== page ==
Executive Summary In the Court’s first decision on oil and gas issues since three new justices were elected, the Pennsylvania Supreme Court recently held that the doctrine of estoppel by deed applies to oil and gas leases.
In Shedden v. Anadarko E. & P. Co., No. 103-MAP-2014 (Pa. Mar. 29, 2016), the Pennsylvania Supreme Court recently affirmed a Superior Court decision holding that estoppel by deed applies to oil and gas leases. The Supreme Court opinion, authored by Justice Todd, is the Court’s first opinion addressing issues concerning oil and gas law since the composition of the Court changed. Specifically, three new justices, David Wecht, Kevin Doughtery, and Christine Donohue, were recently elected to the Supreme Court in November 2015, and Justice Michael Eakin recently resigned from his position in March 2016. Justices Wecht and Doughtery both joined the majority decision, along with Chief Justice Saylor and Justice Baer. Justice Donohue did not participate in the decision because she was a judge on the Superior Court panel that decided the case below.
The Sheddens are the owners of 62 acres of land in Tioga County (the “Property”). At the time the Sheddens purchased the Property, they were unaware that their predecessors in interest had reserved a one-half interest of the oil and gas rights to the Property in a recorded deed in 1894 (the “1894 Reservation”).1 The Sheddens leased their oil and gas rights to Anadarko in May 2006 for a term of five years (the “Lease”). Prior to making payment, Anadarko discovered the 1894 Reservation, and subsequently revised the order of payment for a bonus payment on 31 acres, half of the 62 gross acres leased. The Sheddens accepted the order of payment. Two years after executing the Lease, the Sheddens quieted title on the reserved one-half interest.
In 2011, Anadarko invoked the extension clause in the Lease by sending the Sheddens a check representing an extension payment of $70 per acre for 62 acres. The Sheddens did not cash the check, and proceeded to file a declaratory judgment action seeking a declaration that the Lease was only for a one-half interest. Anadarko filed a motion for summary judgment, arguing that the doctrine of estoppel by deed precluded the Sheddens from arguing that the Lease granted Anadarko only a one-half interest. The trial court granted Anadarko’s motion for summary judgment.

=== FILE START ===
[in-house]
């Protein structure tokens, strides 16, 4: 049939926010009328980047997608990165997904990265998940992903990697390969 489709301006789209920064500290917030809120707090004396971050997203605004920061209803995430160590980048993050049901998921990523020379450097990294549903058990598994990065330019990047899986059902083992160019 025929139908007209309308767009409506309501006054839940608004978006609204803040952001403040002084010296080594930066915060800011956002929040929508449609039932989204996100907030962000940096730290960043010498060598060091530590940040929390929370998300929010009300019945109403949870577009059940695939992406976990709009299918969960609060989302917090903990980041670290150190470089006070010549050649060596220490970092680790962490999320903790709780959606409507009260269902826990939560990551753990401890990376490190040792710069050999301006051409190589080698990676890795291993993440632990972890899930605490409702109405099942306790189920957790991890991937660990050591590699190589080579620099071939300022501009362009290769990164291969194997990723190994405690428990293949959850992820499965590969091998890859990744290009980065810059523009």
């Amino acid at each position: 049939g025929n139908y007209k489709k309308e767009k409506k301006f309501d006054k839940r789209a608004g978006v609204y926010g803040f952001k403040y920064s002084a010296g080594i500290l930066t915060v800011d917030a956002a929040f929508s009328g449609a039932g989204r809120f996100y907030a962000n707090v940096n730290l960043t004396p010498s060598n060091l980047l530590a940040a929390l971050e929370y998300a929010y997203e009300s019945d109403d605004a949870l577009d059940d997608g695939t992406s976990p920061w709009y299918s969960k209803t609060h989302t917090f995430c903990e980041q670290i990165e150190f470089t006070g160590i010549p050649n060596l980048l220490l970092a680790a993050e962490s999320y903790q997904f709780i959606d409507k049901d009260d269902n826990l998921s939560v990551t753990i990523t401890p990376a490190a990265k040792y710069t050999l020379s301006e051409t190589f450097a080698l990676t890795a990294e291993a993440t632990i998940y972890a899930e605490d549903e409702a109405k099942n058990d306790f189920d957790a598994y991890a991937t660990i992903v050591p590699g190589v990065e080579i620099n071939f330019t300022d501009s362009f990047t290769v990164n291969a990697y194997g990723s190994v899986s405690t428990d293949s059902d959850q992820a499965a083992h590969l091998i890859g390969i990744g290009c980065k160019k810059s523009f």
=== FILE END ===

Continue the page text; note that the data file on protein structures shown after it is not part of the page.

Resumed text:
The Superior Court affirmed the trial court’s ruling in a unanimous published opinion. It noted that estoppel by deed is a well-established doctrine in Pennsylvania, and that it barred the Sheddens from arguing that the Lease only conveyed a one-half interest in the oil and gas rights to the Property. The court also rejected the Sheddens’ argument that because the Sheddens had only received a bonus payment for one-half of the acreage, the Lease was only for a one-half interest of the oil and gas in the Property. The court noted that the language in the Lease specifically provided that the Sheddens were only entitled to the share of rentals and royalties equivalent to the proportion of gas that they actually owned.
In the Supreme Court, the Sheddens did not dispute that the doctrine of estoppel by deed applied to oil and gas conveyances, but instead argued that the Superior Court erred because: 1) the bonus payment for one-half of the acreage was a modification of the consideration and scope of the Lease, and 2) the doctrine of estoppel by deed is not justifiable in this case because Anadarko was not prejudiced by the Sheddens’ misrepresentation that they owned 100 percent of the oil and gas rights to the Property.
The Supreme Court first addressed the Sheddens’ modification argument, and held that the Lease was not modified by the initial payment for one-half of the acreage. The express language in the Lease provided that the Sheddens were only entitled to payment in proportion to the oil and gas rights they actually owned. Because the bonus payment was in conformity with the express terms of the Lease, the payment could not be considered evidence of an intent to modify the Lease.
Second, the Sheddens argued that because estoppel by deed is an equitable doctrine, there must be a finding of detrimental reliance by Anadarko. Anadarko argued that the Sheddens were attempting to conflate equitable estoppel, which does require detrimental reliance, and estoppel by deed, which does not.
The Court agreed with Anadarko that estoppel by deed does not require detrimental reliance, noting that equitable estoppel is an equitable doctrine that “recognizes that an informal promise implied by one’s words, deeds or representations which lead another to rely justifiably thereon to his own injury or detriment, may be enforced in equity.” Novelty Knitting Mills, Inc. v. Siskind, 457 A.2d 502 (Pa. 1983). In contrast, the doctrine of estoppel by deed precludes a landowner who leases property which he does not own, but of which he later acquires ownership, from denying the lease based on the argument that the landowner did not own the property at the time the lease was executed. Estoppel by deed, while rooted in equity, has broader considerations, namely ensuring that certain formal documents are final and conclusive evidence of their contents. Accordingly, the Court held that the Sheddens were estopped from arguing that Anadarko only had a one-half interest to the oil and gas on their Property, upholding the Superior Court’s decision that the property concept of estoppel by deed applies to oil and gas leases.